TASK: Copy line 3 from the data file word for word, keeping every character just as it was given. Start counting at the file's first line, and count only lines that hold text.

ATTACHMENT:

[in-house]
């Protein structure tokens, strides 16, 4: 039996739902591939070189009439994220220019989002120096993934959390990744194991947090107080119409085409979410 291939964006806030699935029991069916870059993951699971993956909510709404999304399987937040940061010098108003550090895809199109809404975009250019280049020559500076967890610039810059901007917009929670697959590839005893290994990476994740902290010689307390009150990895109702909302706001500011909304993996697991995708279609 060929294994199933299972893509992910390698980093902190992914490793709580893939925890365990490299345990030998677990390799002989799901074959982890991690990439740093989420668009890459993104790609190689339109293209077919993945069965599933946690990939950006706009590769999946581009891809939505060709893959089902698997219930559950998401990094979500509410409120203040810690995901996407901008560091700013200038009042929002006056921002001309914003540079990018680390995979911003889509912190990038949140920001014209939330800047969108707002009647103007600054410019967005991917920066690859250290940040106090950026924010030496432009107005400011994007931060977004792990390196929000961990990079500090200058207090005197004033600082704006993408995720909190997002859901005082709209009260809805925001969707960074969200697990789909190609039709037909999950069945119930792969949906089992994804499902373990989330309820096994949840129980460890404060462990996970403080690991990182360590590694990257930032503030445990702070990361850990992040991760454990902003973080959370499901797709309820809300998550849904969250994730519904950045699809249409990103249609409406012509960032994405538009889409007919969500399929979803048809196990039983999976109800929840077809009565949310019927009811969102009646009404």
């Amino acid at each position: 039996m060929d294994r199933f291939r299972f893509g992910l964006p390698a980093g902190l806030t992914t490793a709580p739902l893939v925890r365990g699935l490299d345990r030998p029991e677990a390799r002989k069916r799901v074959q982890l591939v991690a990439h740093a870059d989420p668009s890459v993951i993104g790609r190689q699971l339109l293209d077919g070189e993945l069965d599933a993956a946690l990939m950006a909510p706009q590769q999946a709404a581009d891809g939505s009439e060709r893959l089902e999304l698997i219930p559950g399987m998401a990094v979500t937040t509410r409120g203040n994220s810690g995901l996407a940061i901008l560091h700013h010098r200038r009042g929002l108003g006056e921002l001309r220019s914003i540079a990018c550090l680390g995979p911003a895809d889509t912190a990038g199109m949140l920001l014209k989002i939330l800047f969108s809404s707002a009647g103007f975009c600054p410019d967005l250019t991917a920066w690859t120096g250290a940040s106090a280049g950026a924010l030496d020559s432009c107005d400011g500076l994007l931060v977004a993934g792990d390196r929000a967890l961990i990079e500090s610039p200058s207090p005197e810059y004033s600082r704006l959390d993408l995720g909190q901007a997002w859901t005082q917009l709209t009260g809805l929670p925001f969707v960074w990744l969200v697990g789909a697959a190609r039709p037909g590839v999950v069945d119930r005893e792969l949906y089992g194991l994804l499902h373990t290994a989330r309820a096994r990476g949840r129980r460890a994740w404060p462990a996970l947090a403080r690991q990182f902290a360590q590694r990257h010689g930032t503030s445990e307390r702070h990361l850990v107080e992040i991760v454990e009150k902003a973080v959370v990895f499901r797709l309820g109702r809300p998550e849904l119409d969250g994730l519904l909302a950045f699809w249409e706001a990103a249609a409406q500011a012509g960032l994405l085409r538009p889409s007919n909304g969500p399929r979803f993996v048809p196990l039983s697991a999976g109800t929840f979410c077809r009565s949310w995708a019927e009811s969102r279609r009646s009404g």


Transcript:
């Amino acid at each position: 039996m060929d294994r199933f291939r299972f893509g992910l964006p390698a980093g902190l806030t992914t490793a709580p739902l893939v925890r365990g699935l490299d345990r030998p029991e677990a390799r002989k069916r799901v074959q982890l591939v991690a990439h740093a870059d989420p668009s890459v993951i993104g790609r190689q699971l339109l293209d077919g070189e993945l069965d599933a993956a946690l990939m950006a909510p706009q590769q999946a709404a581009d891809g939505s009439e060709r893959l089902e999304l698997i219930p559950g399987m998401a990094v979500t937040t509410r409120g203040n994220s810690g995901l996407a940061i901008l560091h700013h010098r200038r009042g929002l108003g006056e921002l001309r220019s914003i540079a990018c550090l680390g995979p911003a895809d889509t912190a990038g199109m949140l920001l014209k989002i939330l800047f969108s809404s707002a009647g103007f975009c600054p410019d967005l250019t991917a920066w690859t120096g250290a940040s106090a280049g950026a924010l030496d020559s432009c107005d400011g500076l994007l931060v977004a993934g792990d390196r929000a967890l961990i990079e500090s610039p200058s207090p005197e810059y004033s600082r704006l959390d993408l995720g909190q901007a997002w859901t005082q917009l709209t009260g809805l929670p925001f969707v960074w990744l969200v697990g789909a697959a190609r039709p037909g590839v999950v069945d119930r005893e792969l949906y089992g194991l994804l499902h373990t290994a989330r309820a096994r990476g949840r129980r460890a994740w404060p462990a996970l947090a403080r690991q990182f902290a360590q590694r990257h010689g930032t503030s445990e307390r702070h990361l850990v107080e992040i991760v454990e009150k902003a973080v959370v990895f499901r797709l309820g109702r809300p998550e849904l119409d969250g994730l519904l909302a950045f699809w249409e706001a990103a249609a409406q500011a012509g960032l994405l085409r538009p889409s007919n909304g969500p399929r979803f993996v048809p196990l039983s697991a999976g109800t929840f979410c077809r009565s949310w995708a019927e009811s969102r279609r009646s009404g």